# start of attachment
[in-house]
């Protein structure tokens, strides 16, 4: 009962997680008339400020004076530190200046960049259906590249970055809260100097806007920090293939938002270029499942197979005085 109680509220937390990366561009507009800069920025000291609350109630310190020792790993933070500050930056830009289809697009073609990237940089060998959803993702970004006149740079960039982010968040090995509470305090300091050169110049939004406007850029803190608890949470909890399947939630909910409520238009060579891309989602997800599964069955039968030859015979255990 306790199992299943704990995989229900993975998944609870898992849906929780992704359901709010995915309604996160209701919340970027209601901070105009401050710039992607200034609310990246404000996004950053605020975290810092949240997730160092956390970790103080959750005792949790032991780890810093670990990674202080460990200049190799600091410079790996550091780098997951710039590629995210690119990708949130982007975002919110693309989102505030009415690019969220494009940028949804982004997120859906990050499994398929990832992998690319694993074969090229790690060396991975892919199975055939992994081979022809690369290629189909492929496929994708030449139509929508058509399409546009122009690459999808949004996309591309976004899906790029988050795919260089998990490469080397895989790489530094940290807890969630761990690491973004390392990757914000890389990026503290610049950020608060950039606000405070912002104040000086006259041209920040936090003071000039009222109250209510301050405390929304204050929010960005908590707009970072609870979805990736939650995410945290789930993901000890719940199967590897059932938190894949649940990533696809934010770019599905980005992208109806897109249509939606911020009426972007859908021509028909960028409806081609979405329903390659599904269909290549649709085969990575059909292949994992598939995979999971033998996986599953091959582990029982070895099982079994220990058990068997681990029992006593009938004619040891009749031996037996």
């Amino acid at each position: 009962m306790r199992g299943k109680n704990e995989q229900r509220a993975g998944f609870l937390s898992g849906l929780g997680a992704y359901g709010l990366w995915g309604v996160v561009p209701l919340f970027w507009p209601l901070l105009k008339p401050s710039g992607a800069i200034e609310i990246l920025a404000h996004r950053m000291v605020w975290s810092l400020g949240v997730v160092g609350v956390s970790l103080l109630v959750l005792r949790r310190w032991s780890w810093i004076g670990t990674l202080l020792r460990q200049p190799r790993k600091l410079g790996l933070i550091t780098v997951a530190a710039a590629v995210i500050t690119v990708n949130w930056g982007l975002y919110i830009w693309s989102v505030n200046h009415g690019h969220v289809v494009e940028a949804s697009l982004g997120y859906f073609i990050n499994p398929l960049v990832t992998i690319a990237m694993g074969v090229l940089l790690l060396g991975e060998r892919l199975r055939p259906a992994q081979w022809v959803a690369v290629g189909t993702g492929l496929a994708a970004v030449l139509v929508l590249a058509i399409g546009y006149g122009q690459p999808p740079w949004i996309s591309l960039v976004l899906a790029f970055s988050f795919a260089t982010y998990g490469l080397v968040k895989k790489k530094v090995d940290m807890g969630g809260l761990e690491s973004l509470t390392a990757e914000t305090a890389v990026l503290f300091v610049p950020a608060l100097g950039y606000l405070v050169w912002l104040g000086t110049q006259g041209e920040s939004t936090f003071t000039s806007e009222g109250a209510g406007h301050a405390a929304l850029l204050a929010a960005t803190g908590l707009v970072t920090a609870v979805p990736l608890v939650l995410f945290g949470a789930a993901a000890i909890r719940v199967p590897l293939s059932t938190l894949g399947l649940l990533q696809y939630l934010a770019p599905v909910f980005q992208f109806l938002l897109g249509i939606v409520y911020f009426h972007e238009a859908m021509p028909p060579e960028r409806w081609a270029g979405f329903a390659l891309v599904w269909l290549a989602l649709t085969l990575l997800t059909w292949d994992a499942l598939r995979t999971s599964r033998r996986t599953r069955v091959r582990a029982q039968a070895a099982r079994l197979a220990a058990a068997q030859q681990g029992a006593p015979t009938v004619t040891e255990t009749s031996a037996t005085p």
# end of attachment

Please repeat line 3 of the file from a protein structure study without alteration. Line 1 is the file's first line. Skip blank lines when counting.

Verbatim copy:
């Amino acid at each position: 009962m306790r199992g299943k109680n704990e995989q229900r509220a993975g998944f609870l937390s898992g849906l929780g997680a992704y359901g709010l990366w995915g309604v996160v561009p209701l919340f970027w507009p209601l901070l105009k008339p401050s710039g992607a800069i200034e609310i990246l920025a404000h996004r950053m000291v605020w975290s810092l400020g949240v997730v160092g609350v956390s970790l103080l109630v959750l005792r949790r310190w032991s780890w810093i004076g670990t990674l202080l020792r460990q200049p190799r790993k600091l410079g790996l933070i550091t780098v997951a530190a710039a590629v995210i500050t690119v990708n949130w930056g982007l975002y919110i830009w693309s989102v505030n200046h009415g690019h969220v289809v494009e940028a949804s697009l982004g997120y859906f073609i990050n499994p398929l960049v990832t992998i690319a990237m694993g074969v090229l940089l790690l060396g991975e060998r892919l199975r055939p259906a992994q081979w022809v959803a690369v290629g189909t993702g492929l496929a994708a970004v030449l139509v929508l590249a058509i399409g546009y006149g122009q690459p999808p740079w949004i996309s591309l960039v976004l899906a790029f970055s988050f795919a260089t982010y998990g490469l080397v968040k895989k790489k530094v090995d940290m807890g969630g809260l761990e690491s973004l509470t390392a990757e914000t305090a890389v990026l503290f300091v610049p950020a608060l100097g950039y606000l405070v050169w912002l104040g000086t110049q006259g041209e920040s939004t936090f003071t000039s806007e009222g109250a209510g406007h301050a405390a929304l850029l204050a929010a960005t803190g908590l707009v970072t920090a609870v979805p990736l608890v939650l995410f945290g949470a789930a993901a000890i909890r719940v199967p590897l293939s059932t938190l894949g399947l649940l990533q696809y939630l934010a770019p599905v909910f980005q992208f109806l938002l897109g249509i939606v409520y911020f009426h972007e238009a859908m021509p028909p060579e960028r409806w081609a270029g979405f329903a390659l891309v599904w269909l290549a989602l649709t085969l990575l997800t059909w292949d994992a499942l598939r995979t999971s599964r033998r996986t599953r069955v091959r582990a029982q039968a070895a099982r079994l197979a220990a058990a068997q030859q681990g029992a006593p015979t009938v004619t040891e255990t009749s031996a037996t005085p």